Unifying principles of generalization: past, present, and future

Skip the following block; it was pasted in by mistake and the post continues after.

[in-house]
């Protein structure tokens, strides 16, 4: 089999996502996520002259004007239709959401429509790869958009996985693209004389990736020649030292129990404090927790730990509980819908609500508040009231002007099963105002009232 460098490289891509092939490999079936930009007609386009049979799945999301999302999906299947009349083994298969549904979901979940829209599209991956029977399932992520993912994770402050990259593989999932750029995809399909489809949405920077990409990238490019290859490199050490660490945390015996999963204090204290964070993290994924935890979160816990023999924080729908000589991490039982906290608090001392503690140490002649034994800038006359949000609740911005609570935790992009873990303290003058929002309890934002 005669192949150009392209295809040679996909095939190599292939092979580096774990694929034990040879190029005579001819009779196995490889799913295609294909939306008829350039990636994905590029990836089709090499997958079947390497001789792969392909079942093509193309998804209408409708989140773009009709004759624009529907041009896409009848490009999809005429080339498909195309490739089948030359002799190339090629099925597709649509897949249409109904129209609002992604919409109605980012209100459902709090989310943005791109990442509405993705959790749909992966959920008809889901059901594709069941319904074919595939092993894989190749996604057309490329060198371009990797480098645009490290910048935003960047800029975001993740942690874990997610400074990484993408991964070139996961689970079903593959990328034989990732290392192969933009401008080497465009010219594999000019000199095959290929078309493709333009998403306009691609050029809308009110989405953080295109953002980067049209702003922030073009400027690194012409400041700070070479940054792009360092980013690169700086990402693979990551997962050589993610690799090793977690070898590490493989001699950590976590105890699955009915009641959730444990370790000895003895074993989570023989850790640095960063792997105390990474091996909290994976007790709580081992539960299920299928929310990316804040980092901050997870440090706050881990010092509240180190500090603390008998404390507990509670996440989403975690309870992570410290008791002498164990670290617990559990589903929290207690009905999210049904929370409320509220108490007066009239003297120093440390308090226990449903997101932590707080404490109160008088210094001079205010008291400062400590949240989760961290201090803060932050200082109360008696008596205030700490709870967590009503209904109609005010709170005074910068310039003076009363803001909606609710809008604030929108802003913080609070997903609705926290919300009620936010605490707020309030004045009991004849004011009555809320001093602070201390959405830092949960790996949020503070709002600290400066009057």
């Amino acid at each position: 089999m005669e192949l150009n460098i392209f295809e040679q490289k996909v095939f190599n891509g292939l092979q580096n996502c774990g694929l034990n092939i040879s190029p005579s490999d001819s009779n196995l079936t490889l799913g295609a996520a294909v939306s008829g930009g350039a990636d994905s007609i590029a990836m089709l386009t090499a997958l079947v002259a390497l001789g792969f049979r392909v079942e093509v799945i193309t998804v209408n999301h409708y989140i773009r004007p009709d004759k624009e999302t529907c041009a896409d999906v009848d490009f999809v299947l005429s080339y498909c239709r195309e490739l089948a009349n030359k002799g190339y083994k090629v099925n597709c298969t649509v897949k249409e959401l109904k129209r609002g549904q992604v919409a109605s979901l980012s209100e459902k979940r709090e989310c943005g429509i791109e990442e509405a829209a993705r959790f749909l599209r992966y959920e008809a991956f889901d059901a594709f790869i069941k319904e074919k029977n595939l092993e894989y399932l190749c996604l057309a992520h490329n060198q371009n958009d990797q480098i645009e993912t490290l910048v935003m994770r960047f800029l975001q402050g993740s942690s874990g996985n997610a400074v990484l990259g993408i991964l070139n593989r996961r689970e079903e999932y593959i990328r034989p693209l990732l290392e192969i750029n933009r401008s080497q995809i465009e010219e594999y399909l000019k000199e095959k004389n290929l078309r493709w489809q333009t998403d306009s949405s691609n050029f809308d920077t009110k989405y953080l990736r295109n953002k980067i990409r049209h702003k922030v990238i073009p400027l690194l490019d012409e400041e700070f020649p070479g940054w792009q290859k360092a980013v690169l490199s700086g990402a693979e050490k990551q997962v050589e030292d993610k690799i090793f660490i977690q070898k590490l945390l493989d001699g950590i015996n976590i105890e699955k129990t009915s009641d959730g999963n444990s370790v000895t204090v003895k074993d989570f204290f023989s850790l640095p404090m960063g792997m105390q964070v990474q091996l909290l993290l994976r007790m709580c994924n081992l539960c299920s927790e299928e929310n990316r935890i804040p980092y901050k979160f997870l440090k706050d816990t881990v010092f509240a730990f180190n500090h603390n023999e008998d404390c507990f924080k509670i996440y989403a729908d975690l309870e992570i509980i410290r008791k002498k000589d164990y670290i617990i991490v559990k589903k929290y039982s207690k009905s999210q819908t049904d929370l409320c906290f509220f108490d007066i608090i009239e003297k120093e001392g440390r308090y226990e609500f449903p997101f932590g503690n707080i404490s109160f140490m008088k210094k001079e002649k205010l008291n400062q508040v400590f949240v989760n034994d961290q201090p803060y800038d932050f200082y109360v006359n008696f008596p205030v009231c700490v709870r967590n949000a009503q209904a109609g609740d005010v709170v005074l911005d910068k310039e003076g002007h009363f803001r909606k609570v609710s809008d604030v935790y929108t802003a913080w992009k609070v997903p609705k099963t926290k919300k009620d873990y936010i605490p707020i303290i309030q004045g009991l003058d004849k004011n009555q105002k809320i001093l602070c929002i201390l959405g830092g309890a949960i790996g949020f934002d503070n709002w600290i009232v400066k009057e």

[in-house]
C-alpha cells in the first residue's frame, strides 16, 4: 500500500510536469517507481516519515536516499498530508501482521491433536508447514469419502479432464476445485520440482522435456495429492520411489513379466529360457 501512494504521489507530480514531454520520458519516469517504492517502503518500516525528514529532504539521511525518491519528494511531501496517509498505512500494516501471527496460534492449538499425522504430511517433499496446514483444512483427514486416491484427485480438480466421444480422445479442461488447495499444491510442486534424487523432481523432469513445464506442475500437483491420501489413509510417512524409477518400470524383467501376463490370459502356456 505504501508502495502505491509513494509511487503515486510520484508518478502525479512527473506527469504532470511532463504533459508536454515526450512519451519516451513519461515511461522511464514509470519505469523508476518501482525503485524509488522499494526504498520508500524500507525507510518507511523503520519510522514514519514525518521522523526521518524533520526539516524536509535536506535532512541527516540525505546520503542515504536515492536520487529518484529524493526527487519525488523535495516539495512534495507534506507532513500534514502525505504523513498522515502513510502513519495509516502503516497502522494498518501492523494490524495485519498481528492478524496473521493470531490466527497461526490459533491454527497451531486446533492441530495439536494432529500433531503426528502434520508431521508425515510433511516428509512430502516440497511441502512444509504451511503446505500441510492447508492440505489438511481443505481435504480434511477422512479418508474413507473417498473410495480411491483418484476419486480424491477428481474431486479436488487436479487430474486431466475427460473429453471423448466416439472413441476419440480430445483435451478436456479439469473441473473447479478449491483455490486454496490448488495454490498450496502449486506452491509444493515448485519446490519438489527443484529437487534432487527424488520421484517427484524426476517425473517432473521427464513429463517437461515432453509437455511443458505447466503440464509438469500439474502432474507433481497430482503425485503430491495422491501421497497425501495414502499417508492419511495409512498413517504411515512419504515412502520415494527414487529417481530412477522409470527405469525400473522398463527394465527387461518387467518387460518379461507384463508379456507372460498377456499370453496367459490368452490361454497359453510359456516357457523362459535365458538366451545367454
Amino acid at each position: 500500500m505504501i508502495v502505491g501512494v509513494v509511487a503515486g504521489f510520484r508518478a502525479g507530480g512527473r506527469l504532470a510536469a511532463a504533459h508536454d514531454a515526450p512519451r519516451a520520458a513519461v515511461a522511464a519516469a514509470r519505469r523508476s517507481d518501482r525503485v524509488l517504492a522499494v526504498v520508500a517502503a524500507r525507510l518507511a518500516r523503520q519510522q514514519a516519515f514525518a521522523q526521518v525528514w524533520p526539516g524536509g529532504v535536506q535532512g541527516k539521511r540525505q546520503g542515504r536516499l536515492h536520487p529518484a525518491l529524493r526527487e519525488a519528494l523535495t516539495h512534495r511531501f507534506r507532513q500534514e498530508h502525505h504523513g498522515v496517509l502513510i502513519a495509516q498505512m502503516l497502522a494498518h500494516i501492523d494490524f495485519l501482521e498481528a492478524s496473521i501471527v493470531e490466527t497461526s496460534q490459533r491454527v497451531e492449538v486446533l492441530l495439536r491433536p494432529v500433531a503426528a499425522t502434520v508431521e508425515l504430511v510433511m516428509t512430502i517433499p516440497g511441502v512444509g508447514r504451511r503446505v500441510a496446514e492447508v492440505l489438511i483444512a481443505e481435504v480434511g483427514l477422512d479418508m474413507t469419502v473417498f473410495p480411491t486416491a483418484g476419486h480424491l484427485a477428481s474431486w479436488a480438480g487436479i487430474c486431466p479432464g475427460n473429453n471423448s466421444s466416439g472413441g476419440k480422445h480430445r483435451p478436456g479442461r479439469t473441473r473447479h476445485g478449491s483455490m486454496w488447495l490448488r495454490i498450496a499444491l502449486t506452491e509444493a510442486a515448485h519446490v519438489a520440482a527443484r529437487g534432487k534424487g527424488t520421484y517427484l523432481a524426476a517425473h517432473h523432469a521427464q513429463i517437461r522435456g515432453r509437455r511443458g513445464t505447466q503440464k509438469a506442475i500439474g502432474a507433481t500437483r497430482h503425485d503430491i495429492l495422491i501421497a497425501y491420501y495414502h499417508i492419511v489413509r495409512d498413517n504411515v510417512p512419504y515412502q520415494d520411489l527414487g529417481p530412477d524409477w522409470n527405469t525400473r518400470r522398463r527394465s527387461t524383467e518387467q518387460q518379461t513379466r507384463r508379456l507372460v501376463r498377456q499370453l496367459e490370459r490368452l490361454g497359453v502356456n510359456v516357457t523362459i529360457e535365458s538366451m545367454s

Generalization, defined as applying limited experiences to novel situations, represents a cornerstone of human intelligence. Our review traces the evolution and continuity of psychological theories of generalization, from origins in concept learning (categorizing stimuli) and function learning (learning continuous input-output relation- ships), to domains such as reinforcement learning and latent structure learning. Historically, there have been fierce debates between rule-based mechanisms–using explicit hypotheses about environmental structure–and similarity-based mechanisms–leveraging comparisons to prior instances. Each approach has unique advantages: rules support rapid knowledge transfer, while similarity is computationally simple and flexible. Today, these debates have culminated in the development of hybrid models grounded in Bayesian principles, effectively marrying the precision of rules with the flexibility of similarity. The ongoing success of hybrid models not only bridges past dichotomies but also underscores the importance of integrating both rules and similarity for a comprehensive understanding of human generalization.